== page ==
First and foremost, I am not a psychologist, just a writer trying to understand the writing process and if I'm lucky, maybe make it a little easier.
Perhaps later, I will post about character motivation but after having a very satisfying squizz around at other blogs, and the nearness of NaNoWriMo, I thought I might discuss what motivates writers.
The motivators for writers fall into the same two categories they do for characters: external and internal (or in psychology speak: extrinsic and intrinsic). Let's talk about external motivators first. External motivators are things like: money, fame, good opinions/reviews, seeing your name on the cover of a book etc. People can also be external motivators. Editors. Agents. Even critique partners can be external motivational forces. All of these things can be extremely powerful motivators but as most agents will tell you, there are only a few writers who make the kind of money that J K Rowlings did from her Harry Potter books. As for fame, well you either have to have that one in a million (or more) book that literally turns the literary world on its head or you have to consistently churn out high quality books over a period of time and build up a following. Or your ex-boyfriend could be George Clooney (oh I wish) who is naturally happy to endorse your book in all his interviews.......hey a girl can dream can't she?
Here's where I talk about deadlines. I'm an unpublished writer. That means the only deadlines I have are the ones I set myself. And if I miss them *shrugs shoulders* who cares, right? But I have it on very good authority, that when you are published then someone else sets them for you and then there's no shrugging shoulders (no matter how cute you look). No siree Bob! Deadlines are the kind of external motivators that you either love or hate. Some writers say they couldn't write without them (too easily distracted by lovely things like blogs or ebay or twitter or TV or Facebook); other writers feel like their deadline is a great looming boogeyman, ready to pounce and devour them alive, kicking and screaming and flailing and....well you get the picture. So when someone says they thrive on stress or work well under pressure, it's probably a safe bet that they don't mind deadlines. (I would like to add here that just because someone says they work well under pressure does not mean they produce quality work. I once worked with someone who proudly declared she thrived on stress which was actually her way of saying: "I'm absurdly incompetent and I will cause you immense amounts of stress which I will find very enjoyable.") So just be careful throwing those old chestnuts around (especially around me).
On the other hand we have internal (or intrinsic) motivators. These are the things like: increasing your knowledge or skills, learning things, improving yourself, proving to yourself you can do something or do it better than you have before, doing something because it makes you happy.
Now some very clever people (scientists of some sort or other) have done lots of research on what kind of motivator works best for creative folks like writers and apparently the answer is: internal. External motivators like money only work when the kind of work you are doing isn't creative but once that part of your brain is involved, people want to feel like they've progressed in either knowledge or skill or that they are on their way to achieving a goal.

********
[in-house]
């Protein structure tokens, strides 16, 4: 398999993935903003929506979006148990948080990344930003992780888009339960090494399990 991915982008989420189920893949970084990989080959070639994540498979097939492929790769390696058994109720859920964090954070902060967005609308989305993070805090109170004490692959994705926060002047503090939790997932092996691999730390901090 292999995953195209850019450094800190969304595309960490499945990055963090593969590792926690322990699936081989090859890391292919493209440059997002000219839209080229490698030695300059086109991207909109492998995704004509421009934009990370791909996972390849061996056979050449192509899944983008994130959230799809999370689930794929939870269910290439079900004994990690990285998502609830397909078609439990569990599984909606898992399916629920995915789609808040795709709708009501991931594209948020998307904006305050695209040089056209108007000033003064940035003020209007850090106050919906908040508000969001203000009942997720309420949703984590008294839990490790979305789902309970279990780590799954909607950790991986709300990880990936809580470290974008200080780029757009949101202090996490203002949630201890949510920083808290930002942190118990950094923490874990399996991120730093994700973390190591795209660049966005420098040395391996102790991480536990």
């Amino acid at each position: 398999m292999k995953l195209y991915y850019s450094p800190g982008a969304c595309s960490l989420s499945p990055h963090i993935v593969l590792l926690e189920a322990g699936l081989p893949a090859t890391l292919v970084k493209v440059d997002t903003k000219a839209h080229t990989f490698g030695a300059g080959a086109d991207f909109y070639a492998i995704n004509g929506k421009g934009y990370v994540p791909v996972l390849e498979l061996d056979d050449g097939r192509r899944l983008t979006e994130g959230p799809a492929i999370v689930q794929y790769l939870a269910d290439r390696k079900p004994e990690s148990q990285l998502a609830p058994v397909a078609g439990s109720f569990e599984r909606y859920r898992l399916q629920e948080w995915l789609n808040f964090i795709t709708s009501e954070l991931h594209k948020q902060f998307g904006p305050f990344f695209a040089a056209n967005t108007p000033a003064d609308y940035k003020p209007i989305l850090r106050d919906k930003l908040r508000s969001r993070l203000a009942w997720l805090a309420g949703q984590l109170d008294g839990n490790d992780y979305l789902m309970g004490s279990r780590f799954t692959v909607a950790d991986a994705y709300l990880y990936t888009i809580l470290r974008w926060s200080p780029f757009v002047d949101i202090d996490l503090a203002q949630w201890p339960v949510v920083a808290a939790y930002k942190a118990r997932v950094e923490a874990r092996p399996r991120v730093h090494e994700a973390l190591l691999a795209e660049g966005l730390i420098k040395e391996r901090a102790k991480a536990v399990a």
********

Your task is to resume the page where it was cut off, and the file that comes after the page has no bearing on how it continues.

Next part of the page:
Personally I think most writers (note I said most, not all) operate from a base where they are motivated by a combination of external and internal things. Honestly, who's not going to say they haven't dreamt of swanning around at some fantastically swish cocktail party and overhearing the following conversation:
Ogler 1: Oooh who's that gorgeous young thing?
Ogler 2: Omg! Where have you been? She's only the newest, hottest author in the world!
Ogler 1: Does she make more than J K Rowling?
Ogler 2: (winking) Much more!
Ogler 1: I must get her autograph.......
or is it just me who has that dream? Whatever. The point is, at least a little part of us wants the fame and the fortune and it can make for very nice day dreaming material........
George Clooney: I have all your books. I was wondering if I could whisk you away to my fabo little 6 storey shack on Lake Como and you can sign them all for me?
But I think it's the internal motivators that really keep us going and it's those that we need to examine when we lose focus or get a case of the blahs. What motivates us to write? By identifying that, we should be able to address our lack of motivation in a more meaningful way. It could be that our internal motivators have changed or we have put too much stock in an external motivator.
I'd happily confess that my motivators are roughly 80% internal and 20% external but that changes depending on my mood and what's happening in my life. Let's just say that what started as an external motivator has become an almighty powerful internal motivator and on the days when I think "ah I can't be bothered" my internal motivator steps up and slaps me upside my head, stares me straight in the eye and says: You what? (For some reason my internal motivator always talks with a Southern American drawl - strange but then that's me!)
And yes that 20% is mainly taken up by pathetic fantasies of gorgeous men so far out of my league they might as well be a constellation, absolutely falling over themselves trying to get my autograph. I've spent many happy hours conjuring up what to write in the front of George's book. And Tom Selleck's. And Chris O'Donnell's......and sadly the list goes on. So, what about you? Are you an externally or internally motivated writer? And what do you do when your motivation goes AWOL?